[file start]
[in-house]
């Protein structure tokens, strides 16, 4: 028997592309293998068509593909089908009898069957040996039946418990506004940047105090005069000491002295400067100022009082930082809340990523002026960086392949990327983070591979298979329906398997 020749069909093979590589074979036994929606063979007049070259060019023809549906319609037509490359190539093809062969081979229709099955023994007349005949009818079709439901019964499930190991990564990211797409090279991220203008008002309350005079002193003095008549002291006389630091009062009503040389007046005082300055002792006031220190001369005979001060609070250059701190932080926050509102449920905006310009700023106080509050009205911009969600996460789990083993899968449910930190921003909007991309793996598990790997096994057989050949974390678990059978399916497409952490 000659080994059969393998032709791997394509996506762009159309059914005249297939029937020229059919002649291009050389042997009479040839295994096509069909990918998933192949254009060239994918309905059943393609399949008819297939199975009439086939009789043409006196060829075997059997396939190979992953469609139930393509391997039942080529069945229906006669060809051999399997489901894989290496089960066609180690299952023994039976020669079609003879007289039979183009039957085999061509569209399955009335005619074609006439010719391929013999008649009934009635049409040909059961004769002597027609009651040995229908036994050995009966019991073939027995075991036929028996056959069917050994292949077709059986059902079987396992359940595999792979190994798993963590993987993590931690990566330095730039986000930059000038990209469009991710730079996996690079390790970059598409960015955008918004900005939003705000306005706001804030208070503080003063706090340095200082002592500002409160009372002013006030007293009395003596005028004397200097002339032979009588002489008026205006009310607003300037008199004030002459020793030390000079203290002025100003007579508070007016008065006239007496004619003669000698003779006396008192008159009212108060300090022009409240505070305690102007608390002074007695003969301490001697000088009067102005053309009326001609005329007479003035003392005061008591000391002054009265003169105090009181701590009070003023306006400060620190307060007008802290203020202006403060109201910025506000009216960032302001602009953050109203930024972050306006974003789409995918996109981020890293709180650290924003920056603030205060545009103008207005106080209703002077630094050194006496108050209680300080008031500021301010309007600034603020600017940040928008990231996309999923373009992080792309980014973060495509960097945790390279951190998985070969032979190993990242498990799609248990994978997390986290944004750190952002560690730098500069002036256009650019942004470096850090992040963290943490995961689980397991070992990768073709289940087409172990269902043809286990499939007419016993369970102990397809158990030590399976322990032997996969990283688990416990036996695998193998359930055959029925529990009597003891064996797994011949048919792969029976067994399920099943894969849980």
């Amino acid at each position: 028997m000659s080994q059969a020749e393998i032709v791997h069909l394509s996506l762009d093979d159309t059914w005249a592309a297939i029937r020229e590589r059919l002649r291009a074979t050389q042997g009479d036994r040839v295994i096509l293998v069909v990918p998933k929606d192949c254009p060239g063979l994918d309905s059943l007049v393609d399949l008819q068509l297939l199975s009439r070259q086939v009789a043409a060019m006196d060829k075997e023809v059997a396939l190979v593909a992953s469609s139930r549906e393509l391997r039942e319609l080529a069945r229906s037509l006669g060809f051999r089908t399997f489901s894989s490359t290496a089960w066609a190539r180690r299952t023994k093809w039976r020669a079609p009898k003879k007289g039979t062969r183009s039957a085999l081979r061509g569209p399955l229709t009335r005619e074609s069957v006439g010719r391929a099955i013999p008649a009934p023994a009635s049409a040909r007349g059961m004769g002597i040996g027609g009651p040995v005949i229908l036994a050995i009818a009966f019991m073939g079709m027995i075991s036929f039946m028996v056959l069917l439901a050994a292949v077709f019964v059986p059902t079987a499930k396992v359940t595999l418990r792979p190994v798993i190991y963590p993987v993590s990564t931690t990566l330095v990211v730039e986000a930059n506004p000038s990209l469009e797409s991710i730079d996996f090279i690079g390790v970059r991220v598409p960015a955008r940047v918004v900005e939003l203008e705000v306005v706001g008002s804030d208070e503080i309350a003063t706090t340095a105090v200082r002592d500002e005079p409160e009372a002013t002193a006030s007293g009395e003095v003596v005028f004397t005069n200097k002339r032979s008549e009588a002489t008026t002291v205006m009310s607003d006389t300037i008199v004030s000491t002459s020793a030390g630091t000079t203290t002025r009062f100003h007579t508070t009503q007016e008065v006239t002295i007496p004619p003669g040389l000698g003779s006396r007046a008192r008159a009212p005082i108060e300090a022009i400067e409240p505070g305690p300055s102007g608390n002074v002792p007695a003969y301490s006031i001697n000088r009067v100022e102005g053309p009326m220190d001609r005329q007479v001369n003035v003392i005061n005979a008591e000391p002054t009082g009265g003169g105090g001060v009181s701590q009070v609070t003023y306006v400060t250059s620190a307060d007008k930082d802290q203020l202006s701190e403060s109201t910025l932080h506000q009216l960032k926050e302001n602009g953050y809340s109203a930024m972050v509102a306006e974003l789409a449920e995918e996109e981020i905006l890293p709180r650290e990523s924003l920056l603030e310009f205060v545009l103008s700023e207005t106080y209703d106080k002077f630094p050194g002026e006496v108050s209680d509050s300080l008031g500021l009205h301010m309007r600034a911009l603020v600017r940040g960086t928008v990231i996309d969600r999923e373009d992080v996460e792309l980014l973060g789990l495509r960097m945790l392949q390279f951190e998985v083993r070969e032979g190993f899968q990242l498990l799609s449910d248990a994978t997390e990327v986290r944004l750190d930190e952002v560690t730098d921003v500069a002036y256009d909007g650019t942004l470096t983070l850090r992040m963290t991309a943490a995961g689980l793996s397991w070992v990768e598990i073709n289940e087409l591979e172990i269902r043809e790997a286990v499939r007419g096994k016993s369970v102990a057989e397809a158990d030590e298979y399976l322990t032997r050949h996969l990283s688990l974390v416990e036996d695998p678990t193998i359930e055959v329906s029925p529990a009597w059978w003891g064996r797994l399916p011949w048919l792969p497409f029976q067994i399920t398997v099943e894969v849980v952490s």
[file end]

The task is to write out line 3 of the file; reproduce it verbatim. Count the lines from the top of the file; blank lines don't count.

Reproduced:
């Amino acid at each position: 028997m000659s080994q059969a020749e393998i032709v791997h069909l394509s996506l762009d093979d159309t059914w005249a592309a297939i029937r020229e590589r059919l002649r291009a074979t050389q042997g009479d036994r040839v295994i096509l293998v069909v990918p998933k929606d192949c254009p060239g063979l994918d309905s059943l007049v393609d399949l008819q068509l297939l199975s009439r070259q086939v009789a043409a060019m006196d060829k075997e023809v059997a396939l190979v593909a992953s469609s139930r549906e393509l391997r039942e319609l080529a069945r229906s037509l006669g060809f051999r089908t399997f489901s894989s490359t290496a089960w066609a190539r180690r299952t023994k093809w039976r020669a079609p009898k003879k007289g039979t062969r183009s039957a085999l081979r061509g569209p399955l229709t009335r005619e074609s069957v006439g010719r391929a099955i013999p008649a009934p023994a009635s049409a040909r007349g059961m004769g002597i040996g027609g009651p040995v005949i229908l036994a050995i009818a009966f019991m073939g079709m027995i075991s036929f039946m028996v056959l069917l439901a050994a292949v077709f019964v059986p059902t079987a499930k396992v359940t595999l418990r792979p190994v798993i190991y963590p993987v993590s990564t931690t990566l330095v990211v730039e986000a930059n506004p000038s990209l469009e797409s991710i730079d996996f090279i690079g390790v970059r991220v598409p960015a955008r940047v918004v900005e939003l203008e705000v306005v706001g008002s804030d208070e503080i309350a003063t706090t340095a105090v200082r002592d500002e005079p409160e009372a002013t002193a006030s007293g009395e003095v003596v005028f004397t005069n200097k002339r032979s008549e009588a002489t008026t002291v205006m009310s607003d006389t300037i008199v004030s000491t002459s020793a030390g630091t000079t203290t002025r009062f100003h007579t508070t009503q007016e008065v006239t002295i007496p004619p003669g040389l000698g003779s006396r007046a008192r008159a009212p005082i108060e300090a022009i400067e409240p505070g305690p300055s102007g608390n002074v002792p007695a003969y301490s006031i001697n000088r009067v100022e102005g053309p009326m220190d001609r005329q007479v001369n003035v003392i005061n005979a008591e000391p002054t009082g009265g003169g105090g001060v009181s701590q009070v609070t003023y306006v400060t250059s620190a307060d007008k930082d802290q203020l202006s701190e403060s109201t910025l932080h506000q009216l960032k926050e302001n602009g953050y809340s109203a930024m972050v509102a306006e974003l789409a449920e995918e996109e981020i905006l890293p709180r650290e990523s924003l920056l603030e310009f205060v545009l103008s700023e207005t106080y209703d106080k002077f630094p050194g002026e006496v108050s209680d509050s300080l008031g500021l009205h301010m309007r600034a911009l603020v600017r940040g960086t928008v990231i996309d969600r999923e373009d992080v996460e792309l980014l973060g789990l495509r960097m945790l392949q390279f951190e998985v083993r070969e032979g190993f899968q990242l498990l799609s449910d248990a994978t997390e990327v986290r944004l750190d930190e952002v560690t730098d921003v500069a002036y256009d909007g650019t942004l470096t983070l850090r992040m963290t991309a943490a995961g689980l793996s397991w070992v990768e598990i073709n289940e087409l591979e172990i269902r043809e790997a286990v499939r007419g096994k016993s369970v102990a057989e397809a158990d030590e298979y399976l322990t032997r050949h996969l990283s688990l974390v416990e036996d695998p678990t193998i359930e055959v329906s029925p529990a009597w059978w003891g064996r797994l399916p011949w048919l792969p497409f029976q067994i399920t398997v099943e894969v849980v952490s």